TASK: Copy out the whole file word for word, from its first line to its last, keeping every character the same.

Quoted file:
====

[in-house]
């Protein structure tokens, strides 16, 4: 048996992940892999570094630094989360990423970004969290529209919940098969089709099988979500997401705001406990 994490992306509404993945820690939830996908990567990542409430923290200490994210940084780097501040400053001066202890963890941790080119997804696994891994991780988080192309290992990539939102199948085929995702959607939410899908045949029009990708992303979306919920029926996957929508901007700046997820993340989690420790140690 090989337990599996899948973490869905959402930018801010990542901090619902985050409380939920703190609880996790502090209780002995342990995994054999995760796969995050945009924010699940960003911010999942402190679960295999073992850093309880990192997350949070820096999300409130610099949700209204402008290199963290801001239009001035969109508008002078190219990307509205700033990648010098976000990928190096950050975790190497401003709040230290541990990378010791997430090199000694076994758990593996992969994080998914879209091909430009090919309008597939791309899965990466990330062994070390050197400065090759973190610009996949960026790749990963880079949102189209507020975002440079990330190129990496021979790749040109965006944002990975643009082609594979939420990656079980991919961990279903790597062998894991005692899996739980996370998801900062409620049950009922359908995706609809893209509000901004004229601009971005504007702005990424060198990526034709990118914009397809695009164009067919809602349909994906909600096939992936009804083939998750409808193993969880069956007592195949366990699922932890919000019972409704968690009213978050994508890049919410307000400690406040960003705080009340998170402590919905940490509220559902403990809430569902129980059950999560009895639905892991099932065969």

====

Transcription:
[in-house]
């Protein structure tokens, strides 16, 4: 048996992940892999570094630094989360990423970004969290529209919940098969089709099988979500997401705001406990 994490992306509404993945820690939830996908990567990542409430923290200490994210940084780097501040400053001066202890963890941790080119997804696994891994991780988080192309290992990539939102199948085929995702959607939410899908045949029009990708992303979306919920029926996957929508901007700046997820993340989690420790140690 090989337990599996899948973490869905959402930018801010990542901090619902985050409380939920703190609880996790502090209780002995342990995994054999995760796969995050945009924010699940960003911010999942402190679960295999073992850093309880990192997350949070820096999300409130610099949700209204402008290199963290801001239009001035969109508008002078190219990307509205700033990648010098976000990928190096950050975790190497401003709040230290541990990378010791997430090199000694076994758990593996992969994080998914879209091909430009090919309008597939791309899965990466990330062994070390050197400065090759973190610009996949960026790749990963880079949102189209507020975002440079990330190129990496021979790749040109965006944002990975643009082609594979939420990656079980991919961990279903790597062998894991005692899996739980996370998801900062409620049950009922359908995706609809893209509000901004004229601009971005504007702005990424060198990526034709990118914009397809695009164009067919809602349909994906909600096939992936009804083939998750409808193993969880069956007592195949366990699922932890919000019972409704968690009213978050994508890049919410307000400690406040960003705080009340998170402590919905940490509220559902403990809430569902129980059950999560009895639905892991099932065969």